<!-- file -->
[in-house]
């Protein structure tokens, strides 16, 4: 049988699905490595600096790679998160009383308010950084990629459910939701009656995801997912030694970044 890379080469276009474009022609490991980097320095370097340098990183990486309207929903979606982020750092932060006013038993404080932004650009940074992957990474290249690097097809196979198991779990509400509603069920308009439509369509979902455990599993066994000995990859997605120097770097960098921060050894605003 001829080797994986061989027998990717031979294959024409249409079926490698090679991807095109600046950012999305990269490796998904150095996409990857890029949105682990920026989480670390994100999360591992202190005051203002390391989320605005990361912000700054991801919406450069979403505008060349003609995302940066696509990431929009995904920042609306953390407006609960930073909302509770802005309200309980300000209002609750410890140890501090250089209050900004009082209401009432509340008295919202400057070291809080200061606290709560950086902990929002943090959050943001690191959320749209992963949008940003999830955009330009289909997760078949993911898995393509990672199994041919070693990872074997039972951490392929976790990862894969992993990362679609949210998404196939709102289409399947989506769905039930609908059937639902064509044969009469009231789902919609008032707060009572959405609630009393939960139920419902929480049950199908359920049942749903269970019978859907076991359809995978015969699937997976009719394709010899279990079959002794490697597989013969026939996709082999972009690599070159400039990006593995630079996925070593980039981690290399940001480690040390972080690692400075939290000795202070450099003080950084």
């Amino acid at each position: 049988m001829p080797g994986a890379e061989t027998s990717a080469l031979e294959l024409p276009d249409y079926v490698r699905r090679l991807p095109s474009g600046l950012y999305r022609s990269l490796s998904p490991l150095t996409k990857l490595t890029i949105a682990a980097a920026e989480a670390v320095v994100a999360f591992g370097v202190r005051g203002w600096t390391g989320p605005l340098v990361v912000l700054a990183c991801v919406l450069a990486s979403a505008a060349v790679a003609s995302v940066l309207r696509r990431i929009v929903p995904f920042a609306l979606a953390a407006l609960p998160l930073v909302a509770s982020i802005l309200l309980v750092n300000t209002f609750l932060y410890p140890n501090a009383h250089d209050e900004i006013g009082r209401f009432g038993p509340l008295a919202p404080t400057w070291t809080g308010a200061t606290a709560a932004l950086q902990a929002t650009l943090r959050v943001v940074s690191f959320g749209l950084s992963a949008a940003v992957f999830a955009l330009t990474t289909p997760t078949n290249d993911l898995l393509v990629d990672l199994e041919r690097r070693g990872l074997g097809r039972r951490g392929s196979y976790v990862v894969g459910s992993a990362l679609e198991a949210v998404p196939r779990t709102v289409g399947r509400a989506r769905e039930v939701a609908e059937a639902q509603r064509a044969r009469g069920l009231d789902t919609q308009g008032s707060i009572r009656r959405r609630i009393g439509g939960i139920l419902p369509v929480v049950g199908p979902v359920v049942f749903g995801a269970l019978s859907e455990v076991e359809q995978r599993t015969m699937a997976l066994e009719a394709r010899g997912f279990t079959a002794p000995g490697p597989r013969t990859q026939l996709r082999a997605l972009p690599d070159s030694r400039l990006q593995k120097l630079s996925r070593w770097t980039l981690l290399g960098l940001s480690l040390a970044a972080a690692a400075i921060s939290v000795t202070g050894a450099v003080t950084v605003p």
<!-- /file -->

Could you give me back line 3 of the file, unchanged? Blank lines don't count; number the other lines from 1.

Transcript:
């Amino acid at each position: 049988m001829p080797g994986a890379e061989t027998s990717a080469l031979e294959l024409p276009d249409y079926v490698r699905r090679l991807p095109s474009g600046l950012y999305r022609s990269l490796s998904p490991l150095t996409k990857l490595t890029i949105a682990a980097a920026e989480a670390v320095v994100a999360f591992g370097v202190r005051g203002w600096t390391g989320p605005l340098v990361v912000l700054a990183c991801v919406l450069a990486s979403a505008a060349v790679a003609s995302v940066l309207r696509r990431i929009v929903p995904f920042a609306l979606a953390a407006l609960p998160l930073v909302a509770s982020i802005l309200l309980v750092n300000t209002f609750l932060y410890p140890n501090a009383h250089d209050e900004i006013g009082r209401f009432g038993p509340l008295a919202p404080t400057w070291t809080g308010a200061t606290a709560a932004l950086q902990a929002t650009l943090r959050v943001v940074s690191f959320g749209l950084s992963a949008a940003v992957f999830a955009l330009t990474t289909p997760t078949n290249d993911l898995l393509v990629d990672l199994e041919r690097r070693g990872l074997g097809r039972r951490g392929s196979y976790v990862v894969g459910s992993a990362l679609e198991a949210v998404p196939r779990t709102v289409g399947r509400a989506r769905e039930v939701a609908e059937a639902q509603r064509a044969r009469g069920l009231d789902t919609q308009g008032s707060i009572r009656r959405r609630i009393g439509g939960i139920l419902p369509v929480v049950g199908p979902v359920v049942f749903g995801a269970l019978s859907e455990v076991e359809q995978r599993t015969m699937a997976l066994e009719a394709r010899g997912f279990t079959a002794p000995g490697p597989r013969t990859q026939l996709r082999a997605l972009p690599d070159s030694r400039l990006q593995k120097l630079s996925r070593w770097t980039l981690l290399g960098l940001s480690l040390a970044a972080a690692a400075i921060s939290v000795t202070g050894a450099v003080t950084v605003p």